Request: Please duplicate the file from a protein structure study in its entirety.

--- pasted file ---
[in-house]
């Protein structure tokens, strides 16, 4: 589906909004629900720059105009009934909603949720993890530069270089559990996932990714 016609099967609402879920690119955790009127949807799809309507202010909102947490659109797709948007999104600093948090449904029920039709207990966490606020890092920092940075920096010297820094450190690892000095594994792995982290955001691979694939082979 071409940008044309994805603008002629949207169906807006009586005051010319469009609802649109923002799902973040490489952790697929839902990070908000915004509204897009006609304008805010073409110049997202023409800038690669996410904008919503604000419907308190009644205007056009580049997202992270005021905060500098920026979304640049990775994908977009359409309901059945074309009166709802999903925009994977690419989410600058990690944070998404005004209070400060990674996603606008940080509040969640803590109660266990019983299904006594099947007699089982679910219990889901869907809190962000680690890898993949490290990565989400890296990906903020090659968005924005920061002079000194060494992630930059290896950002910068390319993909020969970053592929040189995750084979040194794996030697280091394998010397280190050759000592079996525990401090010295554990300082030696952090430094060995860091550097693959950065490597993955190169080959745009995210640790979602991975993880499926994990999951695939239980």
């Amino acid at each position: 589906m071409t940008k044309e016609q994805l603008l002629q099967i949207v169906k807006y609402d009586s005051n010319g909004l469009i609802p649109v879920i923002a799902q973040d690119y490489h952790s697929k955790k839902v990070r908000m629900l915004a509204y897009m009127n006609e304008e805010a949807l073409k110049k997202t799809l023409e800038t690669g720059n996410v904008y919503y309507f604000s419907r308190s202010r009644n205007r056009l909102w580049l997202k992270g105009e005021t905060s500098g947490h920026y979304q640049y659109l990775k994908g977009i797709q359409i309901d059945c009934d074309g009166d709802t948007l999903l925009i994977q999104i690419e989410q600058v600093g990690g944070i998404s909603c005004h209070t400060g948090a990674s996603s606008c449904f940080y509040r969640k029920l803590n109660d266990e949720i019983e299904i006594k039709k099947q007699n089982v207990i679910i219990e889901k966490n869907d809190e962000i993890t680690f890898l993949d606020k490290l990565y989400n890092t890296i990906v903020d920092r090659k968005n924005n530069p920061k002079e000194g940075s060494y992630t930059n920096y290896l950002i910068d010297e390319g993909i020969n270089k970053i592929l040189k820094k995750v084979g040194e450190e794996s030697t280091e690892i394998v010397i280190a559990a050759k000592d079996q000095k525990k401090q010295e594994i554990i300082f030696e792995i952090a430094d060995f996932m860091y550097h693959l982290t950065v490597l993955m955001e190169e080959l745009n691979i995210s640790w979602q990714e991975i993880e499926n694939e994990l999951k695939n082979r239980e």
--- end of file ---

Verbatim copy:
[in-house]
């Protein structure tokens, strides 16, 4: 589906909004629900720059105009009934909603949720993890530069270089559990996932990714 016609099967609402879920690119955790009127949807799809309507202010909102947490659109797709948007999104600093948090449904029920039709207990966490606020890092920092940075920096010297820094450190690892000095594994792995982290955001691979694939082979 071409940008044309994805603008002629949207169906807006009586005051010319469009609802649109923002799902973040490489952790697929839902990070908000915004509204897009006609304008805010073409110049997202023409800038690669996410904008919503604000419907308190009644205007056009580049997202992270005021905060500098920026979304640049990775994908977009359409309901059945074309009166709802999903925009994977690419989410600058990690944070998404005004209070400060990674996603606008940080509040969640803590109660266990019983299904006594099947007699089982679910219990889901869907809190962000680690890898993949490290990565989400890296990906903020090659968005924005920061002079000194060494992630930059290896950002910068390319993909020969970053592929040189995750084979040194794996030697280091394998010397280190050759000592079996525990401090010295554990300082030696952090430094060995860091550097693959950065490597993955190169080959745009995210640790979602991975993880499926994990999951695939239980």
């Amino acid at each position: 589906m071409t940008k044309e016609q994805l603008l002629q099967i949207v169906k807006y609402d009586s005051n010319g909004l469009i609802p649109v879920i923002a799902q973040d690119y490489h952790s697929k955790k839902v990070r908000m629900l915004a509204y897009m009127n006609e304008e805010a949807l073409k110049k997202t799809l023409e800038t690669g720059n996410v904008y919503y309507f604000s419907r308190s202010r009644n205007r056009l909102w580049l997202k992270g105009e005021t905060s500098g947490h920026y979304q640049y659109l990775k994908g977009i797709q359409i309901d059945c009934d074309g009166d709802t948007l999903l925009i994977q999104i690419e989410q600058v600093g990690g944070i998404s909603c005004h209070t400060g948090a990674s996603s606008c449904f940080y509040r969640k029920l803590n109660d266990e949720i019983e299904i006594k039709k099947q007699n089982v207990i679910i219990e889901k966490n869907d809190e962000i993890t680690f890898l993949d606020k490290l990565y989400n890092t890296i990906v903020d920092r090659k968005n924005n530069p920061k002079e000194g940075s060494y992630t930059n920096y290896l950002i910068d010297e390319g993909i020969n270089k970053i592929l040189k820094k995750v084979g040194e450190e794996s030697t280091e690892i394998v010397i280190a559990a050759k000592d079996q000095k525990k401090q010295e594994i554990i300082f030696e792995i952090a430094d060995f996932m860091y550097h693959l982290t950065v490597l993955m955001e190169e080959l745009n691979i995210s640790w979602q990714e991975i993880e499926n694939e994990l999951k695939n082979r239980e």